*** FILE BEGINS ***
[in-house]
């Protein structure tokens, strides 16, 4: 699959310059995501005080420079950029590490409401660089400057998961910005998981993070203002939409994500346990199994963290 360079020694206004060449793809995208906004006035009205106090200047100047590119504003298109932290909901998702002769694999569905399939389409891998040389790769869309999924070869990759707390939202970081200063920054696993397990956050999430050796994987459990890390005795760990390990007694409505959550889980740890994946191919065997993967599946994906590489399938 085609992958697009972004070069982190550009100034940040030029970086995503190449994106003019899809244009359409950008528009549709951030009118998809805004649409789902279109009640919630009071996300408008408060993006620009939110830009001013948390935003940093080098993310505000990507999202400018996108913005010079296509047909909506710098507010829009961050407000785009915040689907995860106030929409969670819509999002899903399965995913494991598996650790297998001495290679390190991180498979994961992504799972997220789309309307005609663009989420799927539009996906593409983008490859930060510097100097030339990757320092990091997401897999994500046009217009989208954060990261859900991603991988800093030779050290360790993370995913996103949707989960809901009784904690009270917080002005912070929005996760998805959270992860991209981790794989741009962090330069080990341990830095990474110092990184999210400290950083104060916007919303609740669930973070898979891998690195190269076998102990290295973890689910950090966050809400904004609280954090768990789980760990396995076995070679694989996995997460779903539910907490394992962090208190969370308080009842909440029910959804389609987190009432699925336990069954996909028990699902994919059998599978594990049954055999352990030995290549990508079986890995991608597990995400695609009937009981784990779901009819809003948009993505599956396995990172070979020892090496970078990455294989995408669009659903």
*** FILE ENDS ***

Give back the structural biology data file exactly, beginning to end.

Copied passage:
[in-house]
């Protein structure tokens, strides 16, 4: 699959310059995501005080420079950029590490409401660089400057998961910005998981993070203002939409994500346990199994963290 360079020694206004060449793809995208906004006035009205106090200047100047590119504003298109932290909901998702002769694999569905399939389409891998040389790769869309999924070869990759707390939202970081200063920054696993397990956050999430050796994987459990890390005795760990390990007694409505959550889980740890994946191919065997993967599946994906590489399938 085609992958697009972004070069982190550009100034940040030029970086995503190449994106003019899809244009359409950008528009549709951030009118998809805004649409789902279109009640919630009071996300408008408060993006620009939110830009001013948390935003940093080098993310505000990507999202400018996108913005010079296509047909909506710098507010829009961050407000785009915040689907995860106030929409969670819509999002899903399965995913494991598996650790297998001495290679390190991180498979994961992504799972997220789309309307005609663009989420799927539009996906593409983008490859930060510097100097030339990757320092990091997401897999994500046009217009989208954060990261859900991603991988800093030779050290360790993370995913996103949707989960809901009784904690009270917080002005912070929005996760998805959270992860991209981790794989741009962090330069080990341990830095990474110092990184999210400290950083104060916007919303609740669930973070898979891998690195190269076998102990290295973890689910950090966050809400904004609280954090768990789980760990396995076995070679694989996995997460779903539910907490394992962090208190969370308080009842909440029910959804389609987190009432699925336990069954996909028990699902994919059998599978594990049954055999352990030995290549990508079986890995991608597990995400695609009937009981784990779901009819809003948009993505599956396995990172070979020892090496970078990455294989995408669009659903």